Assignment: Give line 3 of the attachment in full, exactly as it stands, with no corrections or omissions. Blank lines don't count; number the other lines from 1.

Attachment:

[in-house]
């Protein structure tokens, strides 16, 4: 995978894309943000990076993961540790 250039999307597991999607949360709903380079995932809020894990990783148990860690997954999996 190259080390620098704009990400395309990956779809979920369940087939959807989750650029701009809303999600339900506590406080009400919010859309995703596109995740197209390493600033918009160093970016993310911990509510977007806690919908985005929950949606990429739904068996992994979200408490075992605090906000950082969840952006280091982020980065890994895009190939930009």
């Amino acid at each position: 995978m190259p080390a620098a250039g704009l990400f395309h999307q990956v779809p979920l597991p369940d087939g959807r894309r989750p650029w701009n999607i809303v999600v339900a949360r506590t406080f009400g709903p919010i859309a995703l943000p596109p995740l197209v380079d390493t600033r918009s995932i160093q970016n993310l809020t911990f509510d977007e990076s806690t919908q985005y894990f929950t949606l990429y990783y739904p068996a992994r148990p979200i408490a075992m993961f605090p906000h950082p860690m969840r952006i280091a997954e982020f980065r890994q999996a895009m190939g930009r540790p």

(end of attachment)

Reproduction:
């Amino acid at each position: 995978m190259p080390a620098a250039g704009l990400f395309h999307q990956v779809p979920l597991p369940d087939g959807r894309r989750p650029w701009n999607i809303v999600v339900a949360r506590t406080f009400g709903p919010i859309a995703l943000p596109p995740l197209v380079d390493t600033r918009s995932i160093q970016n993310l809020t911990f509510d977007e990076s806690t919908q985005y894990f929950t949606l990429y990783y739904p068996a992994r148990p979200i408490a075992m993961f605090p906000h950082p860690m969840r952006i280091a997954e982020f980065r890994q999996a895009m190939g930009r540790p």